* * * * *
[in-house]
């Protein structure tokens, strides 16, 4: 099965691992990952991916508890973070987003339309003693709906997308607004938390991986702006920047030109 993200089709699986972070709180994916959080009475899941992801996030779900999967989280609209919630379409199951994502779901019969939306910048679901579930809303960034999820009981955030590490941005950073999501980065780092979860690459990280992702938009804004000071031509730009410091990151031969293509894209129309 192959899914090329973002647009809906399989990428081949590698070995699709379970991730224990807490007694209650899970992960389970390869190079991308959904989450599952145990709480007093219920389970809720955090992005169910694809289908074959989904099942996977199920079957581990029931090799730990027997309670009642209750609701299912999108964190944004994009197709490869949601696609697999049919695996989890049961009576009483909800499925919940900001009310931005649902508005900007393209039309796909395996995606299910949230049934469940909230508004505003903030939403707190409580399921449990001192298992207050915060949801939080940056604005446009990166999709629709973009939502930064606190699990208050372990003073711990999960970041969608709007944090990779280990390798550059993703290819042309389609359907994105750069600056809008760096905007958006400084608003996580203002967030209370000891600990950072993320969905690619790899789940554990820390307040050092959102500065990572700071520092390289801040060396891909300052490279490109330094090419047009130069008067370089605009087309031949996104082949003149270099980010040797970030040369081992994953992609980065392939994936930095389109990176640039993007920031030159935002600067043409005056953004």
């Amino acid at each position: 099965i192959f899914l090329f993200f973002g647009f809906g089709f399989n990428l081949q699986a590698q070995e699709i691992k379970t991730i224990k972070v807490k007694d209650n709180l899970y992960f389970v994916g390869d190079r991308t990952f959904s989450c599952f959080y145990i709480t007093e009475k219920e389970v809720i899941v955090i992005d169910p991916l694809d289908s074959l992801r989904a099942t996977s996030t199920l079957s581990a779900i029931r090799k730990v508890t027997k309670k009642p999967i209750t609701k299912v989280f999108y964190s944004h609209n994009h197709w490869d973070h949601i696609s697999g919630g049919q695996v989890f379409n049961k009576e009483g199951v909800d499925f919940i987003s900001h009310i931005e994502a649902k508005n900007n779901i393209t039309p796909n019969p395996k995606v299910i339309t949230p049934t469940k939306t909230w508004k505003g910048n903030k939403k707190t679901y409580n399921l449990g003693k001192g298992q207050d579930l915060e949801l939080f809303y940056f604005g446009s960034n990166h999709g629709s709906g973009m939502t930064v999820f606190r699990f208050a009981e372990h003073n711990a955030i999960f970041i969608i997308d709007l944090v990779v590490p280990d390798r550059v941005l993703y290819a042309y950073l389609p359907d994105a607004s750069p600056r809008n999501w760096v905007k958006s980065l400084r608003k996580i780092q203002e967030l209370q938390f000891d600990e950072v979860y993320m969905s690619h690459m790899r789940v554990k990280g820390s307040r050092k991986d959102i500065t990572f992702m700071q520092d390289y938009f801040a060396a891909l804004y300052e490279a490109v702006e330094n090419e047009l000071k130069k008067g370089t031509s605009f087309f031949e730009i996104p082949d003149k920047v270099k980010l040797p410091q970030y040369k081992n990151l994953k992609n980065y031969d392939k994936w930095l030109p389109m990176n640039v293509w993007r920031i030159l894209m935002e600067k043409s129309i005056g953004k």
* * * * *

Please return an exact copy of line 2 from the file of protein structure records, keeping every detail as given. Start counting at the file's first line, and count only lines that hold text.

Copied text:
């Protein structure tokens, strides 16, 4: 099965691992990952991916508890973070987003339309003693709906997308607004938390991986702006920047030109 993200089709699986972070709180994916959080009475899941992801996030779900999967989280609209919630379409199951994502779901019969939306910048679901579930809303960034999820009981955030590490941005950073999501980065780092979860690459990280992702938009804004000071031509730009410091990151031969293509894209129309 192959899914090329973002647009809906399989990428081949590698070995699709379970991730224990807490007694209650899970992960389970390869190079991308959904989450599952145990709480007093219920389970809720955090992005169910694809289908074959989904099942996977199920079957581990029931090799730990027997309670009642209750609701299912999108964190944004994009197709490869949601696609697999049919695996989890049961009576009483909800499925919940900001009310931005649902508005900007393209039309796909395996995606299910949230049934469940909230508004505003903030939403707190409580399921449990001192298992207050915060949801939080940056604005446009990166999709629709973009939502930064606190699990208050372990003073711990999960970041969608709007944090990779280990390798550059993703290819042309389609359907994105750069600056809008760096905007958006400084608003996580203002967030209370000891600990950072993320969905690619790899789940554990820390307040050092959102500065990572700071520092390289801040060396891909300052490279490109330094090419047009130069008067370089605009087309031949996104082949003149270099980010040797970030040369081992994953992609980065392939994936930095389109990176640039993007920031030159935002600067043409005056953004």